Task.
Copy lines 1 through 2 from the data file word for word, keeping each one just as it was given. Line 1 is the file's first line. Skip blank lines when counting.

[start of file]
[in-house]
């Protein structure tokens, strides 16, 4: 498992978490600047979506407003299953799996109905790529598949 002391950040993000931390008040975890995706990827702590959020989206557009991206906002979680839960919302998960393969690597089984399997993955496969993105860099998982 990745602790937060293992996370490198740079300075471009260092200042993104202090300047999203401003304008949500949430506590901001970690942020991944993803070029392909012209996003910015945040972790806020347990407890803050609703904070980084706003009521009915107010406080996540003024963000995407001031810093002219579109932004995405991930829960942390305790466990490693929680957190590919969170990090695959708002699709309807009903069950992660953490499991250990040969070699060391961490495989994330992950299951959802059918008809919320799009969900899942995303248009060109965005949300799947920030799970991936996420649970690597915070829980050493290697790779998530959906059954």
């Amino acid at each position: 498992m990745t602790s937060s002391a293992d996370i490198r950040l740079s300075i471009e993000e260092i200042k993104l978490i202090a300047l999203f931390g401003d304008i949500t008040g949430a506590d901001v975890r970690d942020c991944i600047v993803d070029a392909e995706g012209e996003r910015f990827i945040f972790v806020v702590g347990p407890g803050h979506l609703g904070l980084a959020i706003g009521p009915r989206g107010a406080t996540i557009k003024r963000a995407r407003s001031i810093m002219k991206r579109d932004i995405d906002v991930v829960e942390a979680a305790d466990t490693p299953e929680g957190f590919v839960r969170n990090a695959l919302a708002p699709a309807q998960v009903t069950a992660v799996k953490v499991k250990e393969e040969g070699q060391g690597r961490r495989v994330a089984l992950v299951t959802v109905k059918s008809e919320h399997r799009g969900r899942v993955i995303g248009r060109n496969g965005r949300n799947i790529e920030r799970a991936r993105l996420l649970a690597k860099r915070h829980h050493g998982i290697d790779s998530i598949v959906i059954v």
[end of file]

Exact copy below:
[in-house]
């Protein structure tokens, strides 16, 4: 498992978490600047979506407003299953799996109905790529598949 002391950040993000931390008040975890995706990827702590959020989206557009991206906002979680839960919302998960393969690597089984399997993955496969993105860099998982 990745602790937060293992996370490198740079300075471009260092200042993104202090300047999203401003304008949500949430506590901001970690942020991944993803070029392909012209996003910015945040972790806020347990407890803050609703904070980084706003009521009915107010406080996540003024963000995407001031810093002219579109932004995405991930829960942390305790466990490693929680957190590919969170990090695959708002699709309807009903069950992660953490499991250990040969070699060391961490495989994330992950299951959802059918008809919320799009969900899942995303248009060109965005949300799947920030799970991936996420649970690597915070829980050493290697790779998530959906059954």